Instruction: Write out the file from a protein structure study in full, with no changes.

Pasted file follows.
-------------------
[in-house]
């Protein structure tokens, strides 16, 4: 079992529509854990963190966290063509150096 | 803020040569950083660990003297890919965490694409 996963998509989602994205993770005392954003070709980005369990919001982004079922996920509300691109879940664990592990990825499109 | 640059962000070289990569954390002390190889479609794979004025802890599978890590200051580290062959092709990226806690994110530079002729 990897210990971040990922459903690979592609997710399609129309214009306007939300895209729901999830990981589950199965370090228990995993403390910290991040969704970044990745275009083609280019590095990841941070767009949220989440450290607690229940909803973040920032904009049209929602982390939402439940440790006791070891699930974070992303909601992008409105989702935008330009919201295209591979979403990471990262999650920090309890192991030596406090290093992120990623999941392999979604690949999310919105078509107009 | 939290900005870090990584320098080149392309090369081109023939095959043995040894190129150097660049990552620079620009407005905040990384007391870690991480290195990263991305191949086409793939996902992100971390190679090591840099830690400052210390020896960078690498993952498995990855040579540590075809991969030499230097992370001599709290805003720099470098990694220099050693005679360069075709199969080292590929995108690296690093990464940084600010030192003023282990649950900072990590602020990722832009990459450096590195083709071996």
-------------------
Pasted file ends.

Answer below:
[in-house]
């Protein structure tokens, strides 16, 4: 079992529509854990963190966290063509150096 | 803020040569950083660990003297890919965490694409 996963998509989602994205993770005392954003070709980005369990919001982004079922996920509300691109879940664990592990990825499109 | 640059962000070289990569954390002390190889479609794979004025802890599978890590200051580290062959092709990226806690994110530079002729 990897210990971040990922459903690979592609997710399609129309214009306007939300895209729901999830990981589950199965370090228990995993403390910290991040969704970044990745275009083609280019590095990841941070767009949220989440450290607690229940909803973040920032904009049209929602982390939402439940440790006791070891699930974070992303909601992008409105989702935008330009919201295209591979979403990471990262999650920090309890192991030596406090290093992120990623999941392999979604690949999310919105078509107009 | 939290900005870090990584320098080149392309090369081109023939095959043995040894190129150097660049990552620079620009407005905040990384007391870690991480290195990263991305191949086409793939996902992100971390190679090591840099830690400052210390020896960078690498993952498995990855040579540590075809991969030499230097992370001599709290805003720099470098990694220099050693005679360069075709199969080292590929995108690296690093990464940084600010030192003023282990649950900072990590602020990722832009990459450096590195083709071996």